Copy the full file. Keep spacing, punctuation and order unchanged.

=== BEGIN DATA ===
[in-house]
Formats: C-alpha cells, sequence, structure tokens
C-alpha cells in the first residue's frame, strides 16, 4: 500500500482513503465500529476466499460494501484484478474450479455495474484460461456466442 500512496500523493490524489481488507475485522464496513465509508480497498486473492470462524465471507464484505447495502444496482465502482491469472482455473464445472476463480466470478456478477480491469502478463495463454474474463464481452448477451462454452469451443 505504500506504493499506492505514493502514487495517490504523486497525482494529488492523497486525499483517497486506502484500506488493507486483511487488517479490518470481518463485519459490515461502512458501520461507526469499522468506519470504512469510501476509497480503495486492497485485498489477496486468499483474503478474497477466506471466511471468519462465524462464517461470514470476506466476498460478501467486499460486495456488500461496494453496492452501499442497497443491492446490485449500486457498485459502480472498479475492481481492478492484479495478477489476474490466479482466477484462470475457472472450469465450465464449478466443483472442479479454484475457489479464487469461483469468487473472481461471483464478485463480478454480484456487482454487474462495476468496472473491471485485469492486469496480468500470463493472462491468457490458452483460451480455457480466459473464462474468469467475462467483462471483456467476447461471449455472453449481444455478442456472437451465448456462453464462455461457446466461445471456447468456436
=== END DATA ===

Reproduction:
[in-house]
Formats: C-alpha cells, sequence, structure tokens
C-alpha cells in the first residue's frame, strides 16, 4: 500500500482513503465500529476466499460494501484484478474450479455495474484460461456466442 500512496500523493490524489481488507475485522464496513465509508480497498486473492470462524465471507464484505447495502444496482465502482491469472482455473464445472476463480466470478456478477480491469502478463495463454474474463464481452448477451462454452469451443 505504500506504493499506492505514493502514487495517490504523486497525482494529488492523497486525499483517497486506502484500506488493507486483511487488517479490518470481518463485519459490515461502512458501520461507526469499522468506519470504512469510501476509497480503495486492497485485498489477496486468499483474503478474497477466506471466511471468519462465524462464517461470514470476506466476498460478501467486499460486495456488500461496494453496492452501499442497497443491492446490485449500486457498485459502480472498479475492481481492478492484479495478477489476474490466479482466477484462470475457472472450469465450465464449478466443483472442479479454484475457489479464487469461483469468487473472481461471483464478485463480478454480484456487482454487474462495476468496472473491471485485469492486469496480468500470463493472462491468457490458452483460451480455457480466459473464462474468469467475462467483462471483456467476447461471449455472453449481444455478442456472437451465448456462453464462455461457446466461445471456447468456436